DONAL LENIHAN: Why Leinster’s key numbers all stack up for future dominance

The target on Leinster’s back has just got bigger. That’s the way it has always been for champions. First up, it’s Munster gunning for a win over the newly crowned European champions that would propel them into a third Guinness Pro 12/14 final in four seasons.

For the rest of Europe, especially the best the French and English leagues have to offer, Leinster is the scalp everyone wants now. 

The Champions Cup had barely arrived in the Leinster dressing room in the San Mames Stadium in Bilbao Saturday night when Isa Nacewa and Johnny Sexton were being quizzed at the press conference as to how the semi-final with their closest Irish rival at the RDS on Saturday would impact on their celebrations.

“It won’t,” was Nacewa’s honest reply. “Success needs to be marked and celebrated.”

How right he is. Players aren’t robots. Leinster run a highly successful ship and winning a Champions Cup is at the pinnacle of every club’s ambition at the start of a season.

Only 20 qualifying clubs are afforded the opportunity to compete. Of those, perhaps six, at a stretch, have real aspirations of going all the way.

Right now the other five need to step up to the plate as the age profile of this Leinster squad suggests they have the capacity to remain at the summit. Regardless of what transpires next weekend, Leinster will be at the business end of big competition for some time to come.

The most startling fact to emerge from their unbeaten European campaign this season is that Leo Cullen used 37 players throughout the course of their nine-game campaign. 

Whatever about having to blood players throughout the course of the domestic league programme — where, incredibly, Cullen has played 55 players to date due to the demands of the national team — to have 37 players even capable of playing in the Champions Cup says everything about the depth of the squad.

To have the confidence to give game time in Europe to 37 different players also reflects extremely well on the coaching staff. Firstly it suggests that the continual improvements they are making in training is a true measure of the coaching they are getting.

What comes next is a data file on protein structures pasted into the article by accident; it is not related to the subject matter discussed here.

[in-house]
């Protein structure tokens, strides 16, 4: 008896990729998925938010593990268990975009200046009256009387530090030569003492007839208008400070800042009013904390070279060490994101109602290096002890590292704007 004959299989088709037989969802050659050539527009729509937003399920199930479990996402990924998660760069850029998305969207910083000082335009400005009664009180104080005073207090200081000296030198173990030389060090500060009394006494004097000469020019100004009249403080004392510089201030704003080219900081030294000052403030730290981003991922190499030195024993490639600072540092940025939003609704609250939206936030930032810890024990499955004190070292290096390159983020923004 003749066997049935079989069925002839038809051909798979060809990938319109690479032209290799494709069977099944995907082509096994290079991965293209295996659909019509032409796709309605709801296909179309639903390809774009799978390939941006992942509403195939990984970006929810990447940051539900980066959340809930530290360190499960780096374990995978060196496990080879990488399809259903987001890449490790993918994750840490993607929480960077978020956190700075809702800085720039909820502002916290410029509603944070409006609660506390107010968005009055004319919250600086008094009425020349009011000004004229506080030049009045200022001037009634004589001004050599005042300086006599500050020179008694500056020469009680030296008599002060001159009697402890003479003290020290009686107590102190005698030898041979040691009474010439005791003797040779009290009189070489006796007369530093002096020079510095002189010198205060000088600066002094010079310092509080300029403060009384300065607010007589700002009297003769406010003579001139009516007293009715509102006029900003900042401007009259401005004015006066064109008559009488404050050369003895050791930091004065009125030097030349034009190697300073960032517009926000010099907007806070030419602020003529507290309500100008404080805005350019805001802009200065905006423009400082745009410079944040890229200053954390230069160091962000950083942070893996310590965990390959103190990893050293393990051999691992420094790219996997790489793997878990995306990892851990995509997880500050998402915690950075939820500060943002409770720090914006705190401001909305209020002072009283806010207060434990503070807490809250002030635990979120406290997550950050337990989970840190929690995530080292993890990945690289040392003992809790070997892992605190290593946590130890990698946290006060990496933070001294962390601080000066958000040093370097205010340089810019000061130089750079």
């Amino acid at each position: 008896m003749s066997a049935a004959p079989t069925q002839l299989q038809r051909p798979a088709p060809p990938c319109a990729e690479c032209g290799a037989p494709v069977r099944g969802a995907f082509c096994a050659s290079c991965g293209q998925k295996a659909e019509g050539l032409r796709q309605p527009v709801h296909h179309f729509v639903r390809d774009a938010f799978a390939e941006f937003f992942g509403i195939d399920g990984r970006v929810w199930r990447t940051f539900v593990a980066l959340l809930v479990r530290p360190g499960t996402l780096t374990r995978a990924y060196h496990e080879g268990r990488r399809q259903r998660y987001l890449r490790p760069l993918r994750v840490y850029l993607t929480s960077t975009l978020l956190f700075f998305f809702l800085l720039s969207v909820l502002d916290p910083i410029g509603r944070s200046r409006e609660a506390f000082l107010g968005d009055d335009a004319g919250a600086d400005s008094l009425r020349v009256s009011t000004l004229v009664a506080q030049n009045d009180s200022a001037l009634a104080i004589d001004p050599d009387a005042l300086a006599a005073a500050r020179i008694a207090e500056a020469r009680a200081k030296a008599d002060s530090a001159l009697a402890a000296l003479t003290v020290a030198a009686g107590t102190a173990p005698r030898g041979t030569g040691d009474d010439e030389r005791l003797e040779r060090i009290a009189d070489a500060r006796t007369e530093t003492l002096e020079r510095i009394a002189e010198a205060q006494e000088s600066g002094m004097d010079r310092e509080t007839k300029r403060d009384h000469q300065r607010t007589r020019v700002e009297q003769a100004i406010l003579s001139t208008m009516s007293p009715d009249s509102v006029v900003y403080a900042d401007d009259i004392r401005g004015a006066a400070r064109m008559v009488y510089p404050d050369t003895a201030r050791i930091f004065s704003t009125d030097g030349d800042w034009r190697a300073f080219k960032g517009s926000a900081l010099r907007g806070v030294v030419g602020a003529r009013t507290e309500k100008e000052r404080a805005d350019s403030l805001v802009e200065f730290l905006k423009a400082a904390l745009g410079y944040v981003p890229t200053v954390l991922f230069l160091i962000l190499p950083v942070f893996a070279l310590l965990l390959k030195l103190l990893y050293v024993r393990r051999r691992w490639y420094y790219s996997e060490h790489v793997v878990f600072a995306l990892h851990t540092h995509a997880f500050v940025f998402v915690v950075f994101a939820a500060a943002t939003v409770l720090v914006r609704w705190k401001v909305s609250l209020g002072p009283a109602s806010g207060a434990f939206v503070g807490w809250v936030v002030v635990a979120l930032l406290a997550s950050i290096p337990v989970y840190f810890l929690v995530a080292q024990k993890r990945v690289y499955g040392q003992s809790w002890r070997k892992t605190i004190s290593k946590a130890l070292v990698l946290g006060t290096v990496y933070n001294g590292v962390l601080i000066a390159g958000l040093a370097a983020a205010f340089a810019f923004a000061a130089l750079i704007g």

That, coupled with the fact the management has the confidence to back them with selection to perform at this level, instils even further belief in the group.

Perhaps the biggest single factor that influenced Leinster’s latest march to the summit of European rugby was the decision by Cullen to approach former England head coach Stuart Lancaster and invite him into the coaching mix.

That scenario was borne out of the tragic necessity for Leinster’s excellent defence coach Kurt McQuilkin to return home to New Zealand for personal reasons when his sister took ill. 

It would have been easy for a former, high-profile, international coach to baulk at the prospect of working under a young head coach with an unproven track record, as Cullen’s was at that stage. To say thanks, but no thanks.

Lancaster was always recognised in England as an excellent coach of young players as his career in developing underage talent for the RFU had proved. 

He was thrust into the head role with the national side in a caretaker capacity initially when former World Cup-winning captain Martin Johnson was forced out after a very difficult 2011 World Cup campaign in New Zealand.

Lancaster proved such an initial hit, he was offered a contract until 2020 but the circumstances of England’s exit from the World Cup tournament they hosted in 2015 forced his exit. English rugby needed a scapegoat and Lancaster was the easy fit.